“Two to three months after I moved in here, I noticed I was weak,” says Maxine McNeely.
The 74-year old woman moved into her Ogden apartment two years ago. But lately she says she’s been feeling ill.
“The main thing was the weakness and I could feel it all through my body,” says McNeely. “It was something that did not feel right.”
McNeely says she wanted to move out but claims she was too sick. Finally, her daughter acting on a hunch ordered a kit to test for meth. And it came back at 3.6, micrograms. The stand standard is 1.0 micrograms.
“I don’t feel good about it at all,” says McNeely.
She took her findings to the owner of the apartment complex. They contacted a state certified inspector to do an independent test. McNeely says those results came even higher at 3.7.
The Weber-Morgan Health Department was contacted and used the state certified results to take action. The county’s inspectors closed off her apartment.
Late Monday, Kirk Cullimore Jr. attorney for the apartment complex says they will wait until cleanup crew analyzes their cleanup.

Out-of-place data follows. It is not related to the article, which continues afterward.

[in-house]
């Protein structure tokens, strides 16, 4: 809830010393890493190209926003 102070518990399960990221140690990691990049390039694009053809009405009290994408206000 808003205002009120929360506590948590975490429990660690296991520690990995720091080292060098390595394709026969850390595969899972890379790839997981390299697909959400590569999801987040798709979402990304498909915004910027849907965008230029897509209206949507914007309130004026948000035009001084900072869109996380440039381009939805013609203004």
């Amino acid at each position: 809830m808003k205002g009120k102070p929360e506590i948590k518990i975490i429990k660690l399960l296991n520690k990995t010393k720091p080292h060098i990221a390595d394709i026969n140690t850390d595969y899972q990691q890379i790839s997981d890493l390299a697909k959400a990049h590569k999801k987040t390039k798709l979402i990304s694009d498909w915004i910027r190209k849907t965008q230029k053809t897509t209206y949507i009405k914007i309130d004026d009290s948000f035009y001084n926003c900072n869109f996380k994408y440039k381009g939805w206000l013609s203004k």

"The likelihood that her property is contaminated is low," says Cullimore.
He says it's difficult to test for meth every time any one leaves.
"We will do meth inspections when there is a need," he says. "There was no need for an inspection."
“We'll close off the place to occupancy ask for remediation or cleanup of property,” says Brian Cowan, deputy director of Environmental Health at the department.
But now McNeely's worried about the costs of getting her clothing and furniture decontaminated.
“They said I should have gotten homeowners insurance,” says McNeely.
The apartment’s property manager offered little information about the liability or costs incurred. He referred me to a corporate number in Salt Lake City. No one returned ABC4’s calls.
The health department says McNeely shouldn't worry about those costs.
“In most cases, the tenant is not responsible and in this situation, certainly not,” says Cowan.
McNeeley got out of her lease and is now living at another apartment in Ogden. Had it not been for McNeely's initiative to get her own meth test kit she may never have discovered the problem until it was too late.
‘I would have stayed here another year,” McNeely says.
She says ordering the meth kid saved her life.
“Sure it did,” she says.
An attorney representing Valencia Apartments says the company will wait until the decontamination process is concluded before looking at cleanup costs.
"The likelihood that her property is contaminated is low," says Kirk Cullimore Jr.
He says it's difficult for landlords to do meth tests every time someone leaves.
"If there's a need they (landlord) will do it," says Cullimore. "In this case there was no need to do an inspection."